Racism is still a prominent issue in Vancouver

“Is today a black day or something?” asked a cashier at a downtown convenience store. The man directed the question to my girlfriend and I as we checked out our items one summer day. It was hard to hide the disbelief from our faces as he casually let the words flow freely.

Why would he ask such a question? Well, he mentioned that he had noticed a number of black people that day, so there had to be a reason why. Because black people don’t just walk around Vancouver unless it’s a special occasion, right?

As an African international student, racially charged interactions are not new to me, and only reinforce how far away I am from home. Vancouver is often celebrated as a universally inclusive place — however, in reality this is not always the case. After numerous other troubling encounters, I have accepted that it may not be the perfect bubble of unity many believe it to be.

I remember during my first year, I explained to a Canadian coworker of mine that I intended to transfer from college to university in Vancouver. His advice to me was that I should avoid certain schools, due to their high Chinese population. As a then-newcomer to Vancouver, I sobered up to the possibility of ethnic prejudice even in beautiful British Columbia.

Browsing web forums, the title of a certain thread jumped out at me: “Too many Asians in Vancouver!” Beneath it, various responses proceed, with prejudiced remarks such as “Canada should stop catering to foreigners (for what? for some foreign cash? for stupidity?)” Numerous other threads like this exist online, and add to the deadly fire that is unfounded prejudice. The issue may not seem prevalent, because it is usually not as overt as it was during the colonial era; however, I am here to tell you that it does exist.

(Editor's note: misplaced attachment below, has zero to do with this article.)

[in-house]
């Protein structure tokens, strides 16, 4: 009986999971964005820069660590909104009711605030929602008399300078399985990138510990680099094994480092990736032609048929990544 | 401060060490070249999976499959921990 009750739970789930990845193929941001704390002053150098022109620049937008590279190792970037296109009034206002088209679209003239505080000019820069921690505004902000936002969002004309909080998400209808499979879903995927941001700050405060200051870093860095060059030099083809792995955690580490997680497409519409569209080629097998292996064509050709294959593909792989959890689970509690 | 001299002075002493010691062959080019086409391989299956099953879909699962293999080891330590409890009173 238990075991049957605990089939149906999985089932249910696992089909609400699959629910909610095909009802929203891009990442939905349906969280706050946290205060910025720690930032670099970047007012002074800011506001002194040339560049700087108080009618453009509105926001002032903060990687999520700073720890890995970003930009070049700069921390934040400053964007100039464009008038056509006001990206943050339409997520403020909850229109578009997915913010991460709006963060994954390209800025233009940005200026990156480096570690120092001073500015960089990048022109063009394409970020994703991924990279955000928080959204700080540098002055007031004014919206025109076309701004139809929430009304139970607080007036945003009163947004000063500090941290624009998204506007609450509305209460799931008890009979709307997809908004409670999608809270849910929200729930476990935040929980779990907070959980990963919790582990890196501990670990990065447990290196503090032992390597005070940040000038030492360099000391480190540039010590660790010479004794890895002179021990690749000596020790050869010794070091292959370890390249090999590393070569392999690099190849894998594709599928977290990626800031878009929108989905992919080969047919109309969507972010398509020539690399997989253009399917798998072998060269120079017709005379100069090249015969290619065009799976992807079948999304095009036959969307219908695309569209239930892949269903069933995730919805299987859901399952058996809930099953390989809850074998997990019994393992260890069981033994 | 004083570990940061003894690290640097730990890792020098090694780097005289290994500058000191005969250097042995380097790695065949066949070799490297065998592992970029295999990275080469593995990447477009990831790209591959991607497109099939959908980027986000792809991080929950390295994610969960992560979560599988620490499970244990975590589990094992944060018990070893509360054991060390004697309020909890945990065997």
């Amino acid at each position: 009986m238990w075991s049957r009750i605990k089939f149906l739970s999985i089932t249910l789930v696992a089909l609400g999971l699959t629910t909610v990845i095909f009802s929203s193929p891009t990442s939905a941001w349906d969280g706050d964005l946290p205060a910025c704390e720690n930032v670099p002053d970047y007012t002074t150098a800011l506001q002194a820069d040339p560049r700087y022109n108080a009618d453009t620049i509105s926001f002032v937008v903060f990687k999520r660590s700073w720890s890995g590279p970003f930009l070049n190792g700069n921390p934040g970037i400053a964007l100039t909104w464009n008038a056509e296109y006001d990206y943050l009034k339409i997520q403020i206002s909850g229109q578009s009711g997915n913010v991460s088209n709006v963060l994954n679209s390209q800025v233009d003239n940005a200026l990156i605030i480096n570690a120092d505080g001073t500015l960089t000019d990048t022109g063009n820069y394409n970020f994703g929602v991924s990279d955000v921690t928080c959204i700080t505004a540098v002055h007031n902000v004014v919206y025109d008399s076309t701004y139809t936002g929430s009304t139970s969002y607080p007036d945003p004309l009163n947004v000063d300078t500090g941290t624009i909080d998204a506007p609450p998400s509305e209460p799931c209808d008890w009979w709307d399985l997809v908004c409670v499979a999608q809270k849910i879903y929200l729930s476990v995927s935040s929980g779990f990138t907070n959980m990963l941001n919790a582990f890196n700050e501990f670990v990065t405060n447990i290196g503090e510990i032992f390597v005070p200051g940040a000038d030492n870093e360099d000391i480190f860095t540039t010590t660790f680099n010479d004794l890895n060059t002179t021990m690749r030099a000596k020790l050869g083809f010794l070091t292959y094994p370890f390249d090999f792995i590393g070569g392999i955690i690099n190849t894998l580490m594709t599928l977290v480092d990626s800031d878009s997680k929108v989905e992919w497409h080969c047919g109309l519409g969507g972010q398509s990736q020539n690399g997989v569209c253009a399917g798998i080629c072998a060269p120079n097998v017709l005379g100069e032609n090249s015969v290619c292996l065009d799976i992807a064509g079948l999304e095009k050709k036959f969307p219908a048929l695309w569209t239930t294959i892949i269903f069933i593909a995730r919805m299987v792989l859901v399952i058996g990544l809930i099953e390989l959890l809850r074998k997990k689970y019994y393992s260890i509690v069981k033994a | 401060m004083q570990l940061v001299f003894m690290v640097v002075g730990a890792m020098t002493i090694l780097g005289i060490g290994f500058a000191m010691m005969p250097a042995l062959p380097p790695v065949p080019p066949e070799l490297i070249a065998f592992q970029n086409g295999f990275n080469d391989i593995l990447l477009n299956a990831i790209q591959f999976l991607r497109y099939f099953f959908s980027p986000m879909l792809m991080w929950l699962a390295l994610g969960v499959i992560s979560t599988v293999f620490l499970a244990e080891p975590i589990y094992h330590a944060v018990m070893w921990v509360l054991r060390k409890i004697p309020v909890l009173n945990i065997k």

After troubling encounters, I realize Vancouver is not the bubble of unity many believe it to be.

In a country built on colonial rule and the efforts of generations of immigrants, it is utterly asinine for people to denigrate others based on their ethnicity. It is highly regressive, especially in Canada, to hold these prejudices, yet many still do.

The diversity of Vancouver is often celebrated, but often this is used as a safety net that allows people to ignore the possibility of prejudice. Some may say, “Look at how many immigrants there are; we are so accepting of foreigners!”

Sorry to burst your bubble, but no. It means your government is open to the foreign investment, and you have to deal with the consequences. However, we can still work towards fostering a genuine community where we truly accept each other even if we are uncomfortable at first.

We need to face this issue head-on instead of hiding behind the notion of “tolerance” in an attempt to seem agreeable. I feel as though “tolerance” maintains that we don’t like the idea, but will put on a smile and fake it. In my view, all this does is provide an excuse to further dodge the problem.

It may be naive to believe we can do better as a society, but there is surely space for us to build a more inclusive community in Vancouver, rather than a complacent population full of hidden tensions.

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32 COMMENTS

  1. It’s good you brought this up. These kind of issues need to be discussed in a logical way. The problem is that most people will not discuss this in a logical way.

    Take a walk around SFU, I’ll tell you what I see, groups of people that only want to stick with their own race, Chinese with Chinese, African with African, Indian with Indian, Arab with Arab, Latinos with Latinos… Canadian with Canadian.

    I’m Canadian and I’ve travelled all over the world. I have friends, not accountancies, friends, from all backgrounds and colors. I’ve crossed so many borders the very thought of borders seems almost meaningless to me. Race means even less to me, but culture and attitude, this is everything.